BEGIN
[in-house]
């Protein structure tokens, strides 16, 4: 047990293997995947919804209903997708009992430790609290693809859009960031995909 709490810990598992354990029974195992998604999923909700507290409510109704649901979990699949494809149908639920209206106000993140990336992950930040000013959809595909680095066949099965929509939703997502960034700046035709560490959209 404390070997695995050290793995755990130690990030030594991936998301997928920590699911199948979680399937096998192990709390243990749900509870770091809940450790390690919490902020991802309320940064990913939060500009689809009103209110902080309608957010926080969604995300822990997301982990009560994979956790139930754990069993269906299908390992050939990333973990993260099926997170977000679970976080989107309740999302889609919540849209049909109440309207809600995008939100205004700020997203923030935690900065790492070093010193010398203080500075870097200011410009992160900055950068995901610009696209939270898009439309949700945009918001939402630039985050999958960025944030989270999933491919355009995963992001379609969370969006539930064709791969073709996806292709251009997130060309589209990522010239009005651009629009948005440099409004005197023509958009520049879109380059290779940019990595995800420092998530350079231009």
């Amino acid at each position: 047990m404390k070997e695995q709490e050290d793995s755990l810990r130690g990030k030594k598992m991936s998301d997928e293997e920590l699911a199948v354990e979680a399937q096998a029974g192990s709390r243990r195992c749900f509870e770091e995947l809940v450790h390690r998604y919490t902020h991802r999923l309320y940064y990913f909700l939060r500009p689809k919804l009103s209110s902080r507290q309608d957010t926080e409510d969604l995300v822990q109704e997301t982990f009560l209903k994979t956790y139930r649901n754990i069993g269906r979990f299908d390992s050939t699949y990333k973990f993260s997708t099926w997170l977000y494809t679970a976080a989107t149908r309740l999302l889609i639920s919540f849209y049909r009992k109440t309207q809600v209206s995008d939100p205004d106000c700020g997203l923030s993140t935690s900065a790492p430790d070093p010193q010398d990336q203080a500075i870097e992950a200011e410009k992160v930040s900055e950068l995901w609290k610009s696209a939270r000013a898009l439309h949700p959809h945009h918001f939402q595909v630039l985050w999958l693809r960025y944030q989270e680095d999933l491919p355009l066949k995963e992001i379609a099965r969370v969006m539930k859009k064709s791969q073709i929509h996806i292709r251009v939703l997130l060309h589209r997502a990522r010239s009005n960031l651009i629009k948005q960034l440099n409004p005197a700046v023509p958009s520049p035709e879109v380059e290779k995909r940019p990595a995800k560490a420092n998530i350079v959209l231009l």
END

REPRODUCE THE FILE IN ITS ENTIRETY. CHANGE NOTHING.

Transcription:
[in-house]
């Protein structure tokens, strides 16, 4: 047990293997995947919804209903997708009992430790609290693809859009960031995909 709490810990598992354990029974195992998604999923909700507290409510109704649901979990699949494809149908639920209206106000993140990336992950930040000013959809595909680095066949099965929509939703997502960034700046035709560490959209 404390070997695995050290793995755990130690990030030594991936998301997928920590699911199948979680399937096998192990709390243990749900509870770091809940450790390690919490902020991802309320940064990913939060500009689809009103209110902080309608957010926080969604995300822990997301982990009560994979956790139930754990069993269906299908390992050939990333973990993260099926997170977000679970976080989107309740999302889609919540849209049909109440309207809600995008939100205004700020997203923030935690900065790492070093010193010398203080500075870097200011410009992160900055950068995901610009696209939270898009439309949700945009918001939402630039985050999958960025944030989270999933491919355009995963992001379609969370969006539930064709791969073709996806292709251009997130060309589209990522010239009005651009629009948005440099409004005197023509958009520049879109380059290779940019990595995800420092998530350079231009």
């Amino acid at each position: 047990m404390k070997e695995q709490e050290d793995s755990l810990r130690g990030k030594k598992m991936s998301d997928e293997e920590l699911a199948v354990e979680a399937q096998a029974g192990s709390r243990r195992c749900f509870e770091e995947l809940v450790h390690r998604y919490t902020h991802r999923l309320y940064y990913f909700l939060r500009p689809k919804l009103s209110s902080r507290q309608d957010t926080e409510d969604l995300v822990q109704e997301t982990f009560l209903k994979t956790y139930r649901n754990i069993g269906r979990f299908d390992s050939t699949y990333k973990f993260s997708t099926w997170l977000y494809t679970a976080a989107t149908r309740l999302l889609i639920s919540f849209y049909r009992k109440t309207q809600v209206s995008d939100p205004d106000c700020g997203l923030s993140t935690s900065a790492p430790d070093p010193q010398d990336q203080a500075i870097e992950a200011e410009k992160v930040s900055e950068l995901w609290k610009s696209a939270r000013a898009l439309h949700p959809h945009h918001f939402q595909v630039l985050w999958l693809r960025y944030q989270e680095d999933l491919p355009l066949k995963e992001i379609a099965r969370v969006m539930k859009k064709s791969q073709i929509h996806i292709r251009v939703l997130l060309h589209r997502a990522r010239s009005n960031l651009i629009k948005q960034l440099n409004p005197a700046v023509p958009s520049p035709e879109v380059e290779k995909r940019p990595a995800k560490a420092n998530i350079v959209l231009l």